As a member of the University of Toledo's first MAC football championship team in 1967, I am appalled but not surprised by the recent allegations of point-shaving dealing with UT athletes.
Years ago, I wrote a letter published in The Blade when Dan Simrell was let go by the university's athletic department. At that time I pointed out the pressures of winning put on coaches and teams by the fans, boosters, and the press at the collegiate and professional levels.
With winning comes glory and money, but at what price? Illegal drugs and gambling seem to be just the surface of what's going on in the sports world today. Some coaches and athletes will do anything to get an edge or make money.
Part of the blame goes to us, the fans, who demand a winner at any cost and to coaches who recruit or sign athletes with questionable backgrounds. The solutions are tough. Coaches and institutions of higher learning need to sign players with outstanding character and loyalty and we the fans need to back off a little.
If the sports world can't accept this, then the slide will continue to a point of no return.
John A. Flynn
In a letter to the Readers' Forum, and in a recent news story, there have been accusations and allegations that the Diocese of Toledo and Bishop Leonard Blair operate in a state of nondisclosure regarding allegations of sexual abuse by clergy or employees.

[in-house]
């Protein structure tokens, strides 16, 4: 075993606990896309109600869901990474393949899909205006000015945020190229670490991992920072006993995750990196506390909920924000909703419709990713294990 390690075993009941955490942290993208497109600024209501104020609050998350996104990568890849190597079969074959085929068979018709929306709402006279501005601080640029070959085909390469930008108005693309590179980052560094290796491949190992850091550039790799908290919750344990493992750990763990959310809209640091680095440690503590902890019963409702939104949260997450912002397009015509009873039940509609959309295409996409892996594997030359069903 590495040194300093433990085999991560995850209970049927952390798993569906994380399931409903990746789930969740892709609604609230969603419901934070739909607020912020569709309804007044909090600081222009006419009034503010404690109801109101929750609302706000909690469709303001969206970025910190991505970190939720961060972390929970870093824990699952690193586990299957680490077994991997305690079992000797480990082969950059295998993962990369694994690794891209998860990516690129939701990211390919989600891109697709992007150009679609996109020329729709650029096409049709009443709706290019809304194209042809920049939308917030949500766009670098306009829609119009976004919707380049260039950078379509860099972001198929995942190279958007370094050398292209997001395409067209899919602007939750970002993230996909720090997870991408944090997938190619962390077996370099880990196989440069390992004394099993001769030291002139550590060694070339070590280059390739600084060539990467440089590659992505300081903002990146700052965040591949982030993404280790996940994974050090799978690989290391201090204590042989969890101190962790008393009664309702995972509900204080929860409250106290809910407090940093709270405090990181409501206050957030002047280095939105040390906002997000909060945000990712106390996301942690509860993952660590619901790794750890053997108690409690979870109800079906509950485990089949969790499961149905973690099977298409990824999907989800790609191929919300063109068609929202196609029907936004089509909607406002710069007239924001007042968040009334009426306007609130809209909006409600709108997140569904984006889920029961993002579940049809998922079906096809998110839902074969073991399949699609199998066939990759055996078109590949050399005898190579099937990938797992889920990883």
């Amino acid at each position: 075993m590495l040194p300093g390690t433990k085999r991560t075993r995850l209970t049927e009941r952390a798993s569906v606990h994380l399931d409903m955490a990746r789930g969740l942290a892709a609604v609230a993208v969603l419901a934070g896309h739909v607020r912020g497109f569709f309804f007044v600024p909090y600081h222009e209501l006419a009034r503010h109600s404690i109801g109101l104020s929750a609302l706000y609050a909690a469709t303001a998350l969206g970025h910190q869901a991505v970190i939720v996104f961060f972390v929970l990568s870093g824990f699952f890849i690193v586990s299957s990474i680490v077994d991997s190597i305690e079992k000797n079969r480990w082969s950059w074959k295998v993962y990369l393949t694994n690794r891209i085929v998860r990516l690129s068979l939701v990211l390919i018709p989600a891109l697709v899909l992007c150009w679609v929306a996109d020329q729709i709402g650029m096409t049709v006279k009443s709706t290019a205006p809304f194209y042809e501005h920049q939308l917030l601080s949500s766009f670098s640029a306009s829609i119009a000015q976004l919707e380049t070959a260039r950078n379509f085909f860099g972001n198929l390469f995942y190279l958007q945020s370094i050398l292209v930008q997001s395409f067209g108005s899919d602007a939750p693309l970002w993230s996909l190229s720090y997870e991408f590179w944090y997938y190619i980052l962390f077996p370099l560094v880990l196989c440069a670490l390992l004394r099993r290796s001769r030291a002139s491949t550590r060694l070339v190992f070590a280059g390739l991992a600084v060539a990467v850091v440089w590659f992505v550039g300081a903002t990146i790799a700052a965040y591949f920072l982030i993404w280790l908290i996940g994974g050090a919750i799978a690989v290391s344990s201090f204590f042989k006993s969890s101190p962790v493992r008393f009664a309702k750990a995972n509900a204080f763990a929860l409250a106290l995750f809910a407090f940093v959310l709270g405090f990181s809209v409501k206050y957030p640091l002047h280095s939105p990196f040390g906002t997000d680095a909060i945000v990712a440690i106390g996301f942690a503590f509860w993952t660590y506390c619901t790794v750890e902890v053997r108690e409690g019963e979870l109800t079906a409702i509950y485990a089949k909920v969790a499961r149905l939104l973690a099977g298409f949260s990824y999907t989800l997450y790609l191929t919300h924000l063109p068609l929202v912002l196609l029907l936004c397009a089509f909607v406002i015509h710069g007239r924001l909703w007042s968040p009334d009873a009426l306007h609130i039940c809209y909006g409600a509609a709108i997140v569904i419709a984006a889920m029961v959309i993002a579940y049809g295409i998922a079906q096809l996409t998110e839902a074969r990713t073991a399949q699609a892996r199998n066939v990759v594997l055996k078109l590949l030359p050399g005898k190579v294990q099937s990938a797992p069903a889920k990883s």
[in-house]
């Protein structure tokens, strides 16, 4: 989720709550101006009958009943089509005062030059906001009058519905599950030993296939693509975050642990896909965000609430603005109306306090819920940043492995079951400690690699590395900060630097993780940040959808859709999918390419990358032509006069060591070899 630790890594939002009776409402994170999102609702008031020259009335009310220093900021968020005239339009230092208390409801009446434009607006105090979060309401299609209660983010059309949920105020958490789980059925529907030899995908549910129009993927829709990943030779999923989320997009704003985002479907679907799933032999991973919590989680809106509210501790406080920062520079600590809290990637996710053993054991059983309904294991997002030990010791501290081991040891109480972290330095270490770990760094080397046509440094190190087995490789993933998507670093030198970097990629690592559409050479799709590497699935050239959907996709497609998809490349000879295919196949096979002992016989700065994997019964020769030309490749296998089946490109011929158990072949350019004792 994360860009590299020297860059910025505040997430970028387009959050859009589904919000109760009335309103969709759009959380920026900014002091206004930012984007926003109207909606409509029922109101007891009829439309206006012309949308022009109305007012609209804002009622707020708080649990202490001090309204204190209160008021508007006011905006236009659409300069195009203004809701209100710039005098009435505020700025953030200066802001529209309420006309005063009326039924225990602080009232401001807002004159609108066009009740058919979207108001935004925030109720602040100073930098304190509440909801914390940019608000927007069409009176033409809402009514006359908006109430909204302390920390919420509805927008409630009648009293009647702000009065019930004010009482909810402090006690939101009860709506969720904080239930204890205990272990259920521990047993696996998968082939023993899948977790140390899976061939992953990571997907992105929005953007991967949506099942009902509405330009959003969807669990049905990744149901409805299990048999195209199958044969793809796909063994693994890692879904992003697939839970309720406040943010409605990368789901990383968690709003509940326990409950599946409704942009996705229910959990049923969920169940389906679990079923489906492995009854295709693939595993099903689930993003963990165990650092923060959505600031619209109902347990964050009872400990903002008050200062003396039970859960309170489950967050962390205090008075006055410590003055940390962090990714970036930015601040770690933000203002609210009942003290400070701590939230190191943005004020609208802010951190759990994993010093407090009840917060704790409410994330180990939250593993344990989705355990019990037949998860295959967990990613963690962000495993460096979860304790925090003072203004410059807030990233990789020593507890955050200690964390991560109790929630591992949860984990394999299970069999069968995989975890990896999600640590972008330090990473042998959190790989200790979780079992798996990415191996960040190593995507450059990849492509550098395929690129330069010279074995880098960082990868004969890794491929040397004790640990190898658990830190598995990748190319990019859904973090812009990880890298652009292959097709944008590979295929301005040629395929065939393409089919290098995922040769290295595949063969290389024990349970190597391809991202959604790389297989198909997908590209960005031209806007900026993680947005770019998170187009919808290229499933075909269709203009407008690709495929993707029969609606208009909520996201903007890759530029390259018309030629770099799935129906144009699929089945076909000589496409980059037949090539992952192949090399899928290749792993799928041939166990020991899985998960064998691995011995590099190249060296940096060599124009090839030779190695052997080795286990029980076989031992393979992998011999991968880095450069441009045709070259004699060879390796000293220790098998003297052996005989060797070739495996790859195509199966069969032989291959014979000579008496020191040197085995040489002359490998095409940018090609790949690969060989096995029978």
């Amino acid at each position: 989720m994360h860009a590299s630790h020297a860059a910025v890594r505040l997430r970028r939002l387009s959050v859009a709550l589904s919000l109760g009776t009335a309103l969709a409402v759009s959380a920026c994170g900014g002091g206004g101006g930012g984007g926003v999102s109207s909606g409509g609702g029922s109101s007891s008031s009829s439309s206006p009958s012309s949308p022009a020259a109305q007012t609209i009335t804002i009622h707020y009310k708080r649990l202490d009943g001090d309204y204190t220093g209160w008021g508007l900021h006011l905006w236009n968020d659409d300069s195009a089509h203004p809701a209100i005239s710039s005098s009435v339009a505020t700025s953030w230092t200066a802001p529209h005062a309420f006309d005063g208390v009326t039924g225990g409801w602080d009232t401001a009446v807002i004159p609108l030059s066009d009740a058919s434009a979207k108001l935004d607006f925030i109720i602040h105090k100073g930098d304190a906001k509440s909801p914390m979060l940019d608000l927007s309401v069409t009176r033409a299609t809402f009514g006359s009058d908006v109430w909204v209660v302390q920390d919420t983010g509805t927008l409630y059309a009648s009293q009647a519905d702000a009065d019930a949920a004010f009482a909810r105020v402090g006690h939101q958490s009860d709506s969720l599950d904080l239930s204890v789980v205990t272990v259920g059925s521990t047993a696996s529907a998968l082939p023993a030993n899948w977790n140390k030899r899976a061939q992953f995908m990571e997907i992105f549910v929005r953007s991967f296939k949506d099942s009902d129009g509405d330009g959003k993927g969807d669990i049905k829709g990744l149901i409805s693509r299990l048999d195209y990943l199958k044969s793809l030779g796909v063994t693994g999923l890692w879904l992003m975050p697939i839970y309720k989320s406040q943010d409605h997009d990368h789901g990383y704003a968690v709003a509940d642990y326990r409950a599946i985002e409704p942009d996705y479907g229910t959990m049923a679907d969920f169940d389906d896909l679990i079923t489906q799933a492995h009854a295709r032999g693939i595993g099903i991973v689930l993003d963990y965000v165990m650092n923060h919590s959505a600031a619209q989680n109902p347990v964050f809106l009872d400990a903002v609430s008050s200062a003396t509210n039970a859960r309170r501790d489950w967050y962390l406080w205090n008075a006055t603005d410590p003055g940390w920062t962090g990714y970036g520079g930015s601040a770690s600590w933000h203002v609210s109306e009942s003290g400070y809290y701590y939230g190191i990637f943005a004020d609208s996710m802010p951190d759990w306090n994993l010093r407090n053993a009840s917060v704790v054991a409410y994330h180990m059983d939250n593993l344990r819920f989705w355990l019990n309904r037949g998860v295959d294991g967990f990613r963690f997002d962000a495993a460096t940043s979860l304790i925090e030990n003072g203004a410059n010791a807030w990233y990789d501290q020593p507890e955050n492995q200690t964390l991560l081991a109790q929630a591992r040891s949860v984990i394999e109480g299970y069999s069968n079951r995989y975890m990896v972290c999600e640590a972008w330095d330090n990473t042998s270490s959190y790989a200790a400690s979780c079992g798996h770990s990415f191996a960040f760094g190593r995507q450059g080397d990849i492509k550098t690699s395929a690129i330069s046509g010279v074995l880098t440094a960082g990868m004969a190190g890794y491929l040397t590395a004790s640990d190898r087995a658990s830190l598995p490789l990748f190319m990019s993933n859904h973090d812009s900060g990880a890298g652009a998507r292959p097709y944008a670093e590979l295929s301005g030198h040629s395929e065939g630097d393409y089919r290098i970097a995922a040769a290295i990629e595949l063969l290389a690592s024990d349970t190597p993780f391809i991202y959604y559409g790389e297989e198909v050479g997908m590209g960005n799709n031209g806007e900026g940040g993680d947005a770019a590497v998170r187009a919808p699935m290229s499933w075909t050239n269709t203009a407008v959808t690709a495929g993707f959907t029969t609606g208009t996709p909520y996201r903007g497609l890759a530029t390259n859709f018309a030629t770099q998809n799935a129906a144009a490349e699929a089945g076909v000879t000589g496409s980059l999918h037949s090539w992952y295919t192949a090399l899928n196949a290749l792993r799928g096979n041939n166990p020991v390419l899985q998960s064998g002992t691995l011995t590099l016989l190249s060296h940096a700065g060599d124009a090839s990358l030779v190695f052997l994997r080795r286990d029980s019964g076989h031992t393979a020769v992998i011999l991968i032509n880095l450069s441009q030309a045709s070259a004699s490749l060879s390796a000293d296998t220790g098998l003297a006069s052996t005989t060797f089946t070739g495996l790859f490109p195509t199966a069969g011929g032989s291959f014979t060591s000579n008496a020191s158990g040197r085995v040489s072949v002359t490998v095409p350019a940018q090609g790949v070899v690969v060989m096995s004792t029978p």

The reality is that all occurrences of sexual abuse known to the diocese have been addressed and handled appropriately, under diocesan policies, under the law, and above and beyond the law.
The diocese has publicly and repeatedly announced that anyone who has knowledge of, or has been a victim of sexual abuse, should bring it to the attention of the diocese and the civil authorities immediately.
In a message to local Catholics, Bishop Blair affirmed that he has "never covered up anything" and that "each and every allegation, past and present, has been taken with the utmost seriousness and handled according to the requirements of civil and church law. Above and beyond the law, our diocese has reached out to victims, and the outcome of clergy cases has been made public."
Director of Communications
Diocese of Toledo
It appears that money isn t the only thing that Toledo is in short supply of these days; there s also a severe lack of leadership.